Community Cast On

Today we bring you a blog post written by Society for the Lost Arts Board member, and designer at Lisa Lucia (http://www.lisaluciaknits.com/), Lisa Whiting. She will be bring her Community Cast On knitting performance piece to YarnCon this year, and will tell you all about it below. Thanks, Lisa!


Back in 2005, I was living in Detroit, going to school at the Center For Creative Studies and working at a Yarn Shop, City Knits. It was in this time that I combined my love of art making and my love of knitting together in one huge piece, “Community Cast-On”. I documented it in a blog which is still up to this day.

The blog, http://communitycaston.blogspot.com/,  documented the progress of this performance knitting piece conceived by me, Lisa Whiting, BFA, (CCS 2005) and assistant manager of City Knits. “Community Cast-on: A Knitting Circle” engaged eight knitters and 16 hands simultaneously knitting around a 16 foot circle to create a giant tubular soft sculpture. The piece was cast-on at Noon July 2, 2005 to kick-off the Knit Fest at City Knits, using yarn donated by Cascade Yarns and needles donated by Skacel Needles.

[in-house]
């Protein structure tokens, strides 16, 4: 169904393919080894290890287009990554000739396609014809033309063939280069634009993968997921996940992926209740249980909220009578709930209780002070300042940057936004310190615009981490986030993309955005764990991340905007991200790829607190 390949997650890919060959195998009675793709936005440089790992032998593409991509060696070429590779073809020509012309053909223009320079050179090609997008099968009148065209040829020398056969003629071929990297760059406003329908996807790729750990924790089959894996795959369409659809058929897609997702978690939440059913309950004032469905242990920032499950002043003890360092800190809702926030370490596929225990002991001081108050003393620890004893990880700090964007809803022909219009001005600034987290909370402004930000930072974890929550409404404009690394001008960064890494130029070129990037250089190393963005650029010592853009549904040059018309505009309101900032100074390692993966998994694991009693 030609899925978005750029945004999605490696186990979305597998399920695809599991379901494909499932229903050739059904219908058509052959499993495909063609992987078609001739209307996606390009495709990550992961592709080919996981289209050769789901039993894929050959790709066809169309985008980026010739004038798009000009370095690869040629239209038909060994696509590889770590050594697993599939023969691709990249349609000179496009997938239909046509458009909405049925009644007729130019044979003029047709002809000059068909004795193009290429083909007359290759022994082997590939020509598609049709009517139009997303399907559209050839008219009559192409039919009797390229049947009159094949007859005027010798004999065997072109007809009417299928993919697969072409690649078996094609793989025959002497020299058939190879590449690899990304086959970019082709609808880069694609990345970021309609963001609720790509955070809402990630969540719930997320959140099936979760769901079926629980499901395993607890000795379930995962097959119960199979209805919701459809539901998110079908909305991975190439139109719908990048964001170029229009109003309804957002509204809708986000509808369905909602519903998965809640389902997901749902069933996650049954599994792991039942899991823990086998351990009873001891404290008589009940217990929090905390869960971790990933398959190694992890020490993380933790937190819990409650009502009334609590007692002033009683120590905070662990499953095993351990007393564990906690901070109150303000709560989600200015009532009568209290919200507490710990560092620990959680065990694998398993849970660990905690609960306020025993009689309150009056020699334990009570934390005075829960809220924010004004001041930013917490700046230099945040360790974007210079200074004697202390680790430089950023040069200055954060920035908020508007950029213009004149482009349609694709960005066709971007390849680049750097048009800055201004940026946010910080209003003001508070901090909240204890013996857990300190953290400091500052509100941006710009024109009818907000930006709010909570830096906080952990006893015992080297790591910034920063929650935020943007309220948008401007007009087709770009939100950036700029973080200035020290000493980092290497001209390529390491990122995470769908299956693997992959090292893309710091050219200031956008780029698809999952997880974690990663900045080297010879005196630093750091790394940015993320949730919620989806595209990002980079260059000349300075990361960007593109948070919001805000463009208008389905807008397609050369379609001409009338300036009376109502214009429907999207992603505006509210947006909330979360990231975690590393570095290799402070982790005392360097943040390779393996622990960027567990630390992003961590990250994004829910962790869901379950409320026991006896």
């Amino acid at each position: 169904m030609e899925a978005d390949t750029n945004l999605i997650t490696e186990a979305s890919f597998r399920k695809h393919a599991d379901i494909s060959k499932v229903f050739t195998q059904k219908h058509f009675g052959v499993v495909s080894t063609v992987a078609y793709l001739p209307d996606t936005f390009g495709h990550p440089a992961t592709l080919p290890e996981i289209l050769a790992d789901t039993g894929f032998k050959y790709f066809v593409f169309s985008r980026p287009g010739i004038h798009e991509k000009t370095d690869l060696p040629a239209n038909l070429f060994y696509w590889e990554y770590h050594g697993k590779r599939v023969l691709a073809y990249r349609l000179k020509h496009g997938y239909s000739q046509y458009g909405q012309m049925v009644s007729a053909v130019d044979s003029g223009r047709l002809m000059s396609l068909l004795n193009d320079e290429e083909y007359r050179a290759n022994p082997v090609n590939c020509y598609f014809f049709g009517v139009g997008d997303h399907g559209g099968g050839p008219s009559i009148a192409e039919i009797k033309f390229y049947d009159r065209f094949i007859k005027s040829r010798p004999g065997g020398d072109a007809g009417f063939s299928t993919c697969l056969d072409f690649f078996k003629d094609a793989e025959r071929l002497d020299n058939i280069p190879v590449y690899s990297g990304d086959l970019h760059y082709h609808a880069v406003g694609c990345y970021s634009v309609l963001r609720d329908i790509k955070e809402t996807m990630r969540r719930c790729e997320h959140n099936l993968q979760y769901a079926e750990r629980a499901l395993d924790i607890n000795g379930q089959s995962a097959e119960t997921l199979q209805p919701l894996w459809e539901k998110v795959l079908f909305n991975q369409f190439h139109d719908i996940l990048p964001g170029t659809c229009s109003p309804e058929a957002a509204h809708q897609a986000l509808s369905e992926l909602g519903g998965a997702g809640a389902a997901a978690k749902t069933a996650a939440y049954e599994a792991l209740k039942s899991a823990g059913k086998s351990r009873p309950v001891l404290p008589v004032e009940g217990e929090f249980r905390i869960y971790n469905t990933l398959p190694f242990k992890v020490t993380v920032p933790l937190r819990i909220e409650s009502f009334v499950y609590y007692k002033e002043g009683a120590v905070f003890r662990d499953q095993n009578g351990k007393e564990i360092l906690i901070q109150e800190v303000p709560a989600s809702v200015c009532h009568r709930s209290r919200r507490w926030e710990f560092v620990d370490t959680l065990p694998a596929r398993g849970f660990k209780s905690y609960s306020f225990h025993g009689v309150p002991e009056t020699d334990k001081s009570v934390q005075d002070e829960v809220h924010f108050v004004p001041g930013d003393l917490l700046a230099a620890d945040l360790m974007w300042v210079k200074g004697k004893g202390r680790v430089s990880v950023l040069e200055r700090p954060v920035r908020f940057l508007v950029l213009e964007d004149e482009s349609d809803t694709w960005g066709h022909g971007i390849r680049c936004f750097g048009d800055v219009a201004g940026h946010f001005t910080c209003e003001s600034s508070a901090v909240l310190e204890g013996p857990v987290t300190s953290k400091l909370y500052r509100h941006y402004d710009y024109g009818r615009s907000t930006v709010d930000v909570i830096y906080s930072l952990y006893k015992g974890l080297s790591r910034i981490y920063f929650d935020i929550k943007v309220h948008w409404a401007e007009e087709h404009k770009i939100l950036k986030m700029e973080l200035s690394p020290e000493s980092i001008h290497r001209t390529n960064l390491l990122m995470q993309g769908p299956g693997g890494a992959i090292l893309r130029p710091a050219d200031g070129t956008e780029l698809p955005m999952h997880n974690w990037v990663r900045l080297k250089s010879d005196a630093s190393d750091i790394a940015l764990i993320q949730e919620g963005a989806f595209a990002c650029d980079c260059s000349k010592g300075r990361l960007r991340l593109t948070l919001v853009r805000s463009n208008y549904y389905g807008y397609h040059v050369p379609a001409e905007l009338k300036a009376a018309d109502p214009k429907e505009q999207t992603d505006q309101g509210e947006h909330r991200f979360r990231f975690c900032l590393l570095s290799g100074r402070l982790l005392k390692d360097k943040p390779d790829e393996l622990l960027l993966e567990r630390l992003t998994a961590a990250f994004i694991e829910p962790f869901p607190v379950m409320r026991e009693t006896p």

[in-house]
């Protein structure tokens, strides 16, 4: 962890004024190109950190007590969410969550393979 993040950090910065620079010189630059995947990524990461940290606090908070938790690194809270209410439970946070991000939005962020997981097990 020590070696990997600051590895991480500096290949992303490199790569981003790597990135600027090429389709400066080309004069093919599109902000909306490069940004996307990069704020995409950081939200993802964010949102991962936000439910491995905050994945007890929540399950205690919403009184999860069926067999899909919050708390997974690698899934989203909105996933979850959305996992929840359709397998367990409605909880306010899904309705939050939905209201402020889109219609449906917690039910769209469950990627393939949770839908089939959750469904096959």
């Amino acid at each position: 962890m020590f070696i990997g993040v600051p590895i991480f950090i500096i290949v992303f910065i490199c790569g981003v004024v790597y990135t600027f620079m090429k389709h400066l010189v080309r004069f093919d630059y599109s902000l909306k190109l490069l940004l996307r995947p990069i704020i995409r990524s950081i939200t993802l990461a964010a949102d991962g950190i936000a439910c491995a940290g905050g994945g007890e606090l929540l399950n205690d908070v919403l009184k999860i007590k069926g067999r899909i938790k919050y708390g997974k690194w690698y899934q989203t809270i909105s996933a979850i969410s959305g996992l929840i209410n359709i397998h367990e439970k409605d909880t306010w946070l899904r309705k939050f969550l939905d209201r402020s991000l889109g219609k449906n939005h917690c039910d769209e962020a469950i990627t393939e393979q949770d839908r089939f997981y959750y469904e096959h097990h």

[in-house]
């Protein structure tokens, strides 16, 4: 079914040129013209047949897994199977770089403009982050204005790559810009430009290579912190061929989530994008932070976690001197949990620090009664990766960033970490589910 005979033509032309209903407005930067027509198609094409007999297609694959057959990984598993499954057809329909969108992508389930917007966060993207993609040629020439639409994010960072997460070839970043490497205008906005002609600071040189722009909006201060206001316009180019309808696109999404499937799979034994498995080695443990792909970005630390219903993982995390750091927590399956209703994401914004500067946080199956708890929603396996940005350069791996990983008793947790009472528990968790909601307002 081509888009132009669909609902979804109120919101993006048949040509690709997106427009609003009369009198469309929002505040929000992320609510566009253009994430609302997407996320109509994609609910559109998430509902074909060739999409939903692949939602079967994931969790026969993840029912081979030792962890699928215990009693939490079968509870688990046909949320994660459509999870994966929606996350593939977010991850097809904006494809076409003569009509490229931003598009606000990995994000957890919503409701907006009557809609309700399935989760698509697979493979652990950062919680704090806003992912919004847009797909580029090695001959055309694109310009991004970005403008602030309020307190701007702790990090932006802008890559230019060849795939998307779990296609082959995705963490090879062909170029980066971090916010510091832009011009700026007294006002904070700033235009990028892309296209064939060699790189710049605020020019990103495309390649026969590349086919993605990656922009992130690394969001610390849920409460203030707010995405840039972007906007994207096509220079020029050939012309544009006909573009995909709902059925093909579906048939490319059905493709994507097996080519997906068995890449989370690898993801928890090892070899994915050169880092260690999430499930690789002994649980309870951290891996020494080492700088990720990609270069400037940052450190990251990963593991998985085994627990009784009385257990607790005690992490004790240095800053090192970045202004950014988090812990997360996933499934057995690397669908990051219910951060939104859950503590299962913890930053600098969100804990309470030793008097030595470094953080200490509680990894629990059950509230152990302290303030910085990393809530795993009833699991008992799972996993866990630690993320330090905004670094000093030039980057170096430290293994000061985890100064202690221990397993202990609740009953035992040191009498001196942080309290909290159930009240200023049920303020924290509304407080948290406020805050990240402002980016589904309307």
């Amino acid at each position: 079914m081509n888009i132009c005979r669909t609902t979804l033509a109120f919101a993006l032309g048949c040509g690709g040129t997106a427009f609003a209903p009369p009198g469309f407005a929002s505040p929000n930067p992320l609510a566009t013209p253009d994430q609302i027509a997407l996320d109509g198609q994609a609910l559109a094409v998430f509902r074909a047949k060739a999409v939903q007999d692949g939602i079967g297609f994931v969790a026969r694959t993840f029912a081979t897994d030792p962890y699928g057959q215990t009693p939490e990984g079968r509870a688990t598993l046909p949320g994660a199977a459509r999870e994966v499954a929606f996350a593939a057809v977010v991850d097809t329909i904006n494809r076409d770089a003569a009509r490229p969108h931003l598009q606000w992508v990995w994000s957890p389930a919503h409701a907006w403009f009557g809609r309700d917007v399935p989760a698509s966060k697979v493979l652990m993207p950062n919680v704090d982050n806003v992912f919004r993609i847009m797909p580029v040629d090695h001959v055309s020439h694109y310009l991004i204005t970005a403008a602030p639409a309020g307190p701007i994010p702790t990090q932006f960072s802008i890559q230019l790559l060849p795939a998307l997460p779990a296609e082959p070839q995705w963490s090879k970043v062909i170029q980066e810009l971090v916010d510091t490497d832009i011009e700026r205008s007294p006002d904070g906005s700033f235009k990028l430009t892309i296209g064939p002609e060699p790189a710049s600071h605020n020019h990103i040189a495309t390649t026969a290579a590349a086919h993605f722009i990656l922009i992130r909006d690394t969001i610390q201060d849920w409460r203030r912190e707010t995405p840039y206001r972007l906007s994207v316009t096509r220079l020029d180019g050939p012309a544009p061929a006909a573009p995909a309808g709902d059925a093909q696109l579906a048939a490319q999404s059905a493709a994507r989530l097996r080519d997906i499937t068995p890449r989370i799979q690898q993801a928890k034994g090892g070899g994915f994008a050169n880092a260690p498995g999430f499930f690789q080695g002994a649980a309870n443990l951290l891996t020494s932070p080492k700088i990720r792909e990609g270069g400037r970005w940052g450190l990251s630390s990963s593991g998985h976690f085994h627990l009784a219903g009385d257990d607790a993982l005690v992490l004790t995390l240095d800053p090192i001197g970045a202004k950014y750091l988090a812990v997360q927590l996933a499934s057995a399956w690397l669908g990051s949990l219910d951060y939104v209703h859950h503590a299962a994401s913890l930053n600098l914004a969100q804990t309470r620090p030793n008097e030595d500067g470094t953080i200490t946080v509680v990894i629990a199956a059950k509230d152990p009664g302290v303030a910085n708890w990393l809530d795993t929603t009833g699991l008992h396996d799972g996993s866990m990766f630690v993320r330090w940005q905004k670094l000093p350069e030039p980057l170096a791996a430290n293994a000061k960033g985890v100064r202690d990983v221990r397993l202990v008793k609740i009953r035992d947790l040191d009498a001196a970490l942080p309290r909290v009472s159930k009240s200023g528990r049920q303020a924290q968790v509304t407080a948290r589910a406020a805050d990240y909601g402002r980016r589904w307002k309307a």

At the time I chose ecological wool in various natural shades to reflect the diversity of our community and region. The piece was not about the product itself, but the proximity of people, who may be strangers, working closely together as neighbors to create a community. The sculpture was the evidence of the joint effort to create something beautiful and meaningful with the simple elements of sticks and string. The performance traveled to several area festivals throughout that summer, and was bound off in a celebration at The Detroit Institute of Arts in September 2005. Knitters of all skill levels were invited to jump in and knit a round (or portion thereof) and are invited to donate in any amount to the Stitch to WIN campaign.

Fast forward to today, having been engrossed in a amazingly inclusive knitting community here in Chicago, I have been wanting to recreate this piece with my current community of friends and adopted YarnCon family. I was super excited to share this idea of resurrecting this piece with Natalia and she and the other Yarny folks of YarnCon all agreed in this day and age where communities are split down political, racial, and religious lines, it is now more than ever that we need art that brings us all together.